keep us posted on the data you gather

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post #20 of 23 Old 01-15-2016, 11:09 PM Thread Starter
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to break it down barney style; when under enough boost, there can be too much pressure built up inside the crankcase forcing oil out of whatever way it can find its way out (ring seals, real main seals etc). You need to vent that pressure so you don't force that oil out right? So you use either a breather to let it breathe when it builds up, or you can use a crankcase evac system which uses exhaust energy to draw any pressure/ oil out of the system through the exhaust via a venturi like effect. Basically eliminating pressure caused by boost that forces oil out of seals on your engine. Sometimes oil comes with that pressure which is why some people use an air oil seperator. The oil is filtered into a little metal can while the air continues on its way out the system. This is good because if youre a nut that analyzes your oil to see whats going on in your engine, you have a fancy little collector for it
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post #21 of 23 Old 01-16-2016, 09:09 AM
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Yeah I understand the need to vent a crankcase, I just was wondering if there was a need for a vaccume pump ect to acheave this. I'm just thinking of cars from the 60's and 70's where many of them just used a "road tube" and many (thinking of old grain trucks) basically had a catch can mounted to the valve cover. I do like the idea of collecting oil vapors in a can or burning them off in the exhaust rather than just dumping them out to the easiest spot possible. Thanks again for the info.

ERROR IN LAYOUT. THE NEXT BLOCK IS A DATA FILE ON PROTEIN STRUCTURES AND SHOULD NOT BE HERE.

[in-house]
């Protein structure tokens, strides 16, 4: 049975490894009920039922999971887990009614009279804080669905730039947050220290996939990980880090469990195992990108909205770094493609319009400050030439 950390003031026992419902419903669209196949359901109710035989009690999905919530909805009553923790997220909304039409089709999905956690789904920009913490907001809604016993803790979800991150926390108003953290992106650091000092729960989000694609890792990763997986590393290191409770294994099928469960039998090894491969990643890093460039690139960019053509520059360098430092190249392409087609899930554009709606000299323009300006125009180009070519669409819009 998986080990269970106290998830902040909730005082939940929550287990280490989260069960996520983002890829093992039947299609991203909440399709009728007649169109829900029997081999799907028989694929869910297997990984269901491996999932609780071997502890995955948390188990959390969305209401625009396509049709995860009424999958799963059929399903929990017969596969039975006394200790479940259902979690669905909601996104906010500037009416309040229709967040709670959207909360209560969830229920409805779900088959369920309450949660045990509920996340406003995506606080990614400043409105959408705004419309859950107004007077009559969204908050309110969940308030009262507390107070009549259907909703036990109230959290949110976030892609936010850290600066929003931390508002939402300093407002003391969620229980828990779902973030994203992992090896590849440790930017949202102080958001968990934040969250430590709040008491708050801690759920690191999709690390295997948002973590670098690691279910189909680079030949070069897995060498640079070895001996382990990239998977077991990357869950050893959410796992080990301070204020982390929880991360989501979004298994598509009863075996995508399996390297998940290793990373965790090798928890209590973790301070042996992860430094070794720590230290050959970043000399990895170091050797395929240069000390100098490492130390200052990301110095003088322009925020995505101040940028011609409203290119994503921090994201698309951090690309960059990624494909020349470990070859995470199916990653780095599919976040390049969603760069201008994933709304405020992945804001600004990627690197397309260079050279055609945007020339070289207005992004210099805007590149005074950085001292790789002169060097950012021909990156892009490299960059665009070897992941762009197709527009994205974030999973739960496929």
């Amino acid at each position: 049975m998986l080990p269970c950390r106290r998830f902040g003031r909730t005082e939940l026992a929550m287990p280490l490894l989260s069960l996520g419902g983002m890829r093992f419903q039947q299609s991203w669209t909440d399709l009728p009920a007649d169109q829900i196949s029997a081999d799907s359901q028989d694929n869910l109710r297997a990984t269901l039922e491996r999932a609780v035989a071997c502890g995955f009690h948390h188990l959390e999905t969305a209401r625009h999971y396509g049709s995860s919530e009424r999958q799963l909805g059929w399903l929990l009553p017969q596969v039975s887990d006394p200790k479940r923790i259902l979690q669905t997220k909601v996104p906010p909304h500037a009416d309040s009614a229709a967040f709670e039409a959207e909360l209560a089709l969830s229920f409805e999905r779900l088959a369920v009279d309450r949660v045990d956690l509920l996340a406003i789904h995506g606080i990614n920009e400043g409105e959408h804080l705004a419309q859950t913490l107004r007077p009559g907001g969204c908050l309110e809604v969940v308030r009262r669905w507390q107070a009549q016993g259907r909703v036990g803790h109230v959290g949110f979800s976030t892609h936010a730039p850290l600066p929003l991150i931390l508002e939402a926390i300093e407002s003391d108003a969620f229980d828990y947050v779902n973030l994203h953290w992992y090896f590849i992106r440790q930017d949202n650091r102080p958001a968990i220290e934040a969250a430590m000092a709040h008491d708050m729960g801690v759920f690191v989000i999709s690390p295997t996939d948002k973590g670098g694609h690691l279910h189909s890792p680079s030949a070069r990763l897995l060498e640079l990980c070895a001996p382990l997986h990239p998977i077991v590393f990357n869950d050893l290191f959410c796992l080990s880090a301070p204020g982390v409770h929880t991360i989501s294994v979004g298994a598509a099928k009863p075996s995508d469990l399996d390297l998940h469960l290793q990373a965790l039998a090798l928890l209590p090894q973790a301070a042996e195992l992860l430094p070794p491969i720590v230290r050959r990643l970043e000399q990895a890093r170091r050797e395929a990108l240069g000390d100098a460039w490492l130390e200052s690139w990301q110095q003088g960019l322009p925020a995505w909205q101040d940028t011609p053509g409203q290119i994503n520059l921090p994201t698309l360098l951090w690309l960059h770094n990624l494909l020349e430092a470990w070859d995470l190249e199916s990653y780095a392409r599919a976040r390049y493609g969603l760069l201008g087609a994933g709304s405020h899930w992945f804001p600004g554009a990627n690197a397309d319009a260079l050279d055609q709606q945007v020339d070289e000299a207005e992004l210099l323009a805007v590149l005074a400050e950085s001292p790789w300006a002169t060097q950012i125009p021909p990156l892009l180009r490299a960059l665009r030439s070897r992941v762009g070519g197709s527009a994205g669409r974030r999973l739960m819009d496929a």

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post #22 of 23 Old 01-16-2016, 09:40 AM
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Yeah I understand the need to vent a crankcase, I just was wondering if there was a need for a vaccume pump ect to acheave this. I'm just thinking of cars from the 60's and 70's where many of them just used a "road tube" and many (thinking of old grain trucks) basically had a catch can mounted to the valve cover. I do like the idea of collecting oil vapors in a can or burning them off in the exhaust rather than just dumping them out to the easiest spot possible. Thanks again for the info.
I also prefer a vacuum pump over anything else. Forced induction vehicles can create a lot more air within the crankcase than a n/a car and with the additional air in the crankcase and the pistons pumping up/down the air may not vent easily w/o pushing through gaskets, etc .